There has not been sufficient electricity transmission capacity on the border between Finland and Sweden this year, according to a release from Fingrid Oyj. The physical transmission capacity has been approximately the same as in the previous years, but the market would have required clearly more transmission capacity. The volume of transmission capacity grew in November, when some of the capacity of the new high-voltage direct current link Fenno-Skan 2, which is in trial operation, was made available to the electricity market.

The lack of commercial transmission capacity has occasionally been reflected in the segregation of the price of electricity between Finland and Sweden. Finland and Sweden have been of the same price area in only 75 percent of the time between Jan. 1 and Oct. 31. Transmission congestions impede competition and the efficient functioning of the Nordic electricity market.

“All available transmission capacity has been given to the market. Also, every effort has been made to plan the outages caused by construction work in a manner that disturbs the electricity transmissions as little as possible. In the early part of 2011, Finland exported electricity to the other Nordic countries due to the poor hydropower situation in them. Abundant rainfall in Norway and the warm autumn in Finland have turned the direction of electricity transmissions exclusively to Finland,” said Fingrid’s President Jukka Ruusunen in Fingrid’s system security seminar.

In his speech, Jukka Ruusunen pointed out that the situation with the electricity transmission capacity has already improved from that prevailing in the early autumn. The capacity of Fenno-Skan 2, the new high-voltage direct current link between Finland and Sweden, has been made available to the electricity market as of Nov. 15 during the trial operation period of the cable link. The volume of transmission capacity given to the market is assessed on a daily basis within the limits allowed by the trial operation situation. At best, the additional capacity is 800 MW. The trial operation period of Fenno-Skan 2 is projected to continue until Dec. 15, followed by the normal commercial operation of the link. Fenno-Skan 2 will increase the transmission capacity between Finland and Sweden by 40 per cent.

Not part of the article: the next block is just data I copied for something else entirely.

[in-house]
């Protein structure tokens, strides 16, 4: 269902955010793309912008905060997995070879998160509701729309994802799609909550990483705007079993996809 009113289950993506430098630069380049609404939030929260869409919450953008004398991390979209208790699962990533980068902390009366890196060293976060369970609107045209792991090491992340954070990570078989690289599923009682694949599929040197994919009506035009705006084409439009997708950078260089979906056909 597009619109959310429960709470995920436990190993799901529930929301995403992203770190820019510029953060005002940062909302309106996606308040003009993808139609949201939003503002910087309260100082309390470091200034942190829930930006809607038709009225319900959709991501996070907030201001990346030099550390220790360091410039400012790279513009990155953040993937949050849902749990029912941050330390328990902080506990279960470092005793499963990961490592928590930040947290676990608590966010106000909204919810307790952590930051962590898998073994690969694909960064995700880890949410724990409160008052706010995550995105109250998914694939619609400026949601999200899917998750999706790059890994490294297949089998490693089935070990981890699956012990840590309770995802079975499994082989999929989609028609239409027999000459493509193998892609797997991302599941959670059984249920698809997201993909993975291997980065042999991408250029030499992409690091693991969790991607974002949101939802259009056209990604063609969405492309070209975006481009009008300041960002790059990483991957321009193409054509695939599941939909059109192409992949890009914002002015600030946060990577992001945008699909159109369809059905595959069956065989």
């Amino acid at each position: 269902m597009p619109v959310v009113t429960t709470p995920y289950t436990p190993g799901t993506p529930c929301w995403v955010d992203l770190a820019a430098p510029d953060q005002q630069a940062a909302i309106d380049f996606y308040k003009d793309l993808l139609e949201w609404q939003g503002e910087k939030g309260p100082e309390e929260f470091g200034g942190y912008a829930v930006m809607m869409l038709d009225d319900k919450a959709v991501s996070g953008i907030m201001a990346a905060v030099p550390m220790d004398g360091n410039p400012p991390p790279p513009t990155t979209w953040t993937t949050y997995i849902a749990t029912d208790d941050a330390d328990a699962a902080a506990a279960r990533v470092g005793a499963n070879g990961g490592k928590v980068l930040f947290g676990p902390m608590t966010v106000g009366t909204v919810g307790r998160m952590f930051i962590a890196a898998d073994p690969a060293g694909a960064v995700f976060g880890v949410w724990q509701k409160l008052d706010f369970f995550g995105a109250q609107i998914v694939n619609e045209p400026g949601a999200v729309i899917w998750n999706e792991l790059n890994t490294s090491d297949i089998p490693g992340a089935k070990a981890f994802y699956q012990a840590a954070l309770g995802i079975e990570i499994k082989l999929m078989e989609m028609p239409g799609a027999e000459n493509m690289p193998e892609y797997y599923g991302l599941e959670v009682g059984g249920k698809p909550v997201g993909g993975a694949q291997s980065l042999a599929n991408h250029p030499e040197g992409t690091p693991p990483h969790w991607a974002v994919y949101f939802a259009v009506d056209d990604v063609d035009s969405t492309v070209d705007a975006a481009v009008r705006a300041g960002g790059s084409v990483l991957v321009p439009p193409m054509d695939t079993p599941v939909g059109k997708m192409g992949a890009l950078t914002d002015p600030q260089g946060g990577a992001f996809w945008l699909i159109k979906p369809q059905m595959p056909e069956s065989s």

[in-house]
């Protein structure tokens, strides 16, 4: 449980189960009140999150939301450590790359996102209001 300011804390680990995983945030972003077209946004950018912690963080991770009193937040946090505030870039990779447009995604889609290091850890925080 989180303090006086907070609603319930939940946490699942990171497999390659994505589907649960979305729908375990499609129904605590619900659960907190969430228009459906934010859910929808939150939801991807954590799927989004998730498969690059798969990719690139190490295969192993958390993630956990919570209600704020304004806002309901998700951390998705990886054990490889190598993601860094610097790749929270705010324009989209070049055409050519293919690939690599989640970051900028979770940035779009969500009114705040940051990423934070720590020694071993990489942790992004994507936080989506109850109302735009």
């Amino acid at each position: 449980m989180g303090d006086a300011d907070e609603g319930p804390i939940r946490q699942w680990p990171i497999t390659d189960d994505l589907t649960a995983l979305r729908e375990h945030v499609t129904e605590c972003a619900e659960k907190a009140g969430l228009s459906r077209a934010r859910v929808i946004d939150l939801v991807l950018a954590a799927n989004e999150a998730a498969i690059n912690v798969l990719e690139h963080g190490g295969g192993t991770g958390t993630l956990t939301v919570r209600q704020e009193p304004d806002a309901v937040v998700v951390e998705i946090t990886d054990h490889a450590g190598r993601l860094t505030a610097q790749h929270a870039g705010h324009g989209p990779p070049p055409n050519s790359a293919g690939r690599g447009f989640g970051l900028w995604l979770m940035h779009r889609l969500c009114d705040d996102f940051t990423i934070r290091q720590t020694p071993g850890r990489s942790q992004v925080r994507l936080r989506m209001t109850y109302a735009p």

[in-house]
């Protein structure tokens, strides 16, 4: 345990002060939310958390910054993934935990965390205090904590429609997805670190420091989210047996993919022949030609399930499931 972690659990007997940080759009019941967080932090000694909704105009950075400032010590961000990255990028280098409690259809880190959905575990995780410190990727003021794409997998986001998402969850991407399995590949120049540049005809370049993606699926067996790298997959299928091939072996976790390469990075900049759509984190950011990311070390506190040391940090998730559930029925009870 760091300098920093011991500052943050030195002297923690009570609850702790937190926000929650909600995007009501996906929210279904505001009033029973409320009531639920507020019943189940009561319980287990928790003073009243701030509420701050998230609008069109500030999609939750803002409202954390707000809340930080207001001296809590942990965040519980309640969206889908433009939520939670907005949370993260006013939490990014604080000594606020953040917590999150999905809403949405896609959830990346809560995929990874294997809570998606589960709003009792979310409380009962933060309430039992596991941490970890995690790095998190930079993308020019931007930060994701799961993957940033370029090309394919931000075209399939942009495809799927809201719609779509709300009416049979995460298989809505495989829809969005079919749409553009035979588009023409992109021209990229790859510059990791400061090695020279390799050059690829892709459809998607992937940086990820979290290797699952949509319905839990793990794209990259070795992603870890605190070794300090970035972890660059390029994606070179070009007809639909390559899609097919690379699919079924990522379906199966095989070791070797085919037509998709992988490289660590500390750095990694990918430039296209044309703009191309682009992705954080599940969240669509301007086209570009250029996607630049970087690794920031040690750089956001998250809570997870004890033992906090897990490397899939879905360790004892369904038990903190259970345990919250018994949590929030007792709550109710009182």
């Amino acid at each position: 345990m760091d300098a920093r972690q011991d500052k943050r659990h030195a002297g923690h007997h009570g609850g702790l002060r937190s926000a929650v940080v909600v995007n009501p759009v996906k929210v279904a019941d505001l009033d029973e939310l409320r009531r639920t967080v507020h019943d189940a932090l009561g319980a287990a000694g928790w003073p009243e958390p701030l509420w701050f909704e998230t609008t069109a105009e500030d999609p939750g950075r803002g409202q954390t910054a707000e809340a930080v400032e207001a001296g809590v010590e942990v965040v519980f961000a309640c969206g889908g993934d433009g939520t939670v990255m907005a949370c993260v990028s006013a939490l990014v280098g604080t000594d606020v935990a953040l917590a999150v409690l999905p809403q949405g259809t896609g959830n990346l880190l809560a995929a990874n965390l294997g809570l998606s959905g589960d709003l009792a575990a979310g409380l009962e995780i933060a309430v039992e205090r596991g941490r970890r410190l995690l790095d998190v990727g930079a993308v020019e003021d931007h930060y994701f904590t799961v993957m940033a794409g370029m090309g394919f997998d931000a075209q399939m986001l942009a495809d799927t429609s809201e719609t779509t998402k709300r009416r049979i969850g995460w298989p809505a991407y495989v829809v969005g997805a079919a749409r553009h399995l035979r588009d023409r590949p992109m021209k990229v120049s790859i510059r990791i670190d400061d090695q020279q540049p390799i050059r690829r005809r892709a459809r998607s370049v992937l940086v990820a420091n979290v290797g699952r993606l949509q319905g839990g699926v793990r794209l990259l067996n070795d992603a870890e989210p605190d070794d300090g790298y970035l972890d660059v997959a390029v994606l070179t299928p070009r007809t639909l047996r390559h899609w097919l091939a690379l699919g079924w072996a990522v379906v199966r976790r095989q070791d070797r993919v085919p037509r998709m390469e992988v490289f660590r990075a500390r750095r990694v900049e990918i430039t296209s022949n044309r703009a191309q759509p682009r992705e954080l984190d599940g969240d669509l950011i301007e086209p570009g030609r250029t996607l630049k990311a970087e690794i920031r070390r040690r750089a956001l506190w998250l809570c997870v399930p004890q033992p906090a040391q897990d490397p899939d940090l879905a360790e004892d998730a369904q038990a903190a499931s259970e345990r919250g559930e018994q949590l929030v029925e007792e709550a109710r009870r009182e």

The division of Sweden into four bidding areas has changed the situation between Finland and Sweden as more electricity is transmitted through Finland to Southern Sweden. The geographical distribution of electricity production and consumption in Sweden is uneven: much of the electricity is generated in the north while consumption focuses on Southern Sweden. The transmission connections within Sweden have become inadequate, and the capacity of the Swedish transmission grid has not matched up to the needs of international electricity trade. By dividing Sweden into bidding areas, the Nordic market functions more efficiently.

“The procedure applied from the beginning of November has worked much in the way we anticipated. The price of electricity in the three northernmost bidding areas in Sweden and in Finland has been the same for the most part. The price in Southern Sweden has segregated from the price in other parts of Sweden in approximately half of the time. As expected, the prices in Southern Sweden and Eastern Denmark have also been consistent. The situation in Sweden has been complicated by problems in the Swedish nuclear power capacity,” Jukka Ruusunen stated.

Finland continues to rely on imported electricity

The system security seminar also discussed the power situation in Finland in the coming winter. The past winter was very cold, and the hourly electricity consumption went up to 14,900 MW on Feb. 18. As a result of the uncertain economic situation, the increase in electricity consumption appears to have ceased again, and therefore the peak consumption of the coming winter in corresponding circumstances is expected to remain at the same level as this year.

Finland continues to be dependent on electricity imports. Electricity is obtained from Sweden, Russia and Estonia to cover the deficit of 1,700 megawatts. The situation is now better than in the past winter, because the Fenno-Skan 2 connection will add significantly to the transmission capacity from Sweden. The domestic electricity generation capacity in Finland is 13,300 megawatts, and the highest consumption is 15,000 megawatts.

The shutdown of German nuclear power plants has reduced the electricity production capacity in Continental Europe. It may be necessary to transmit replacing electricity over long distances. The reduced supply is reflected in the price of electricity. In terms of system security, the situation is under control in normal conditions, but if the winter is extremely cold, Germany will have to adopt special recourse.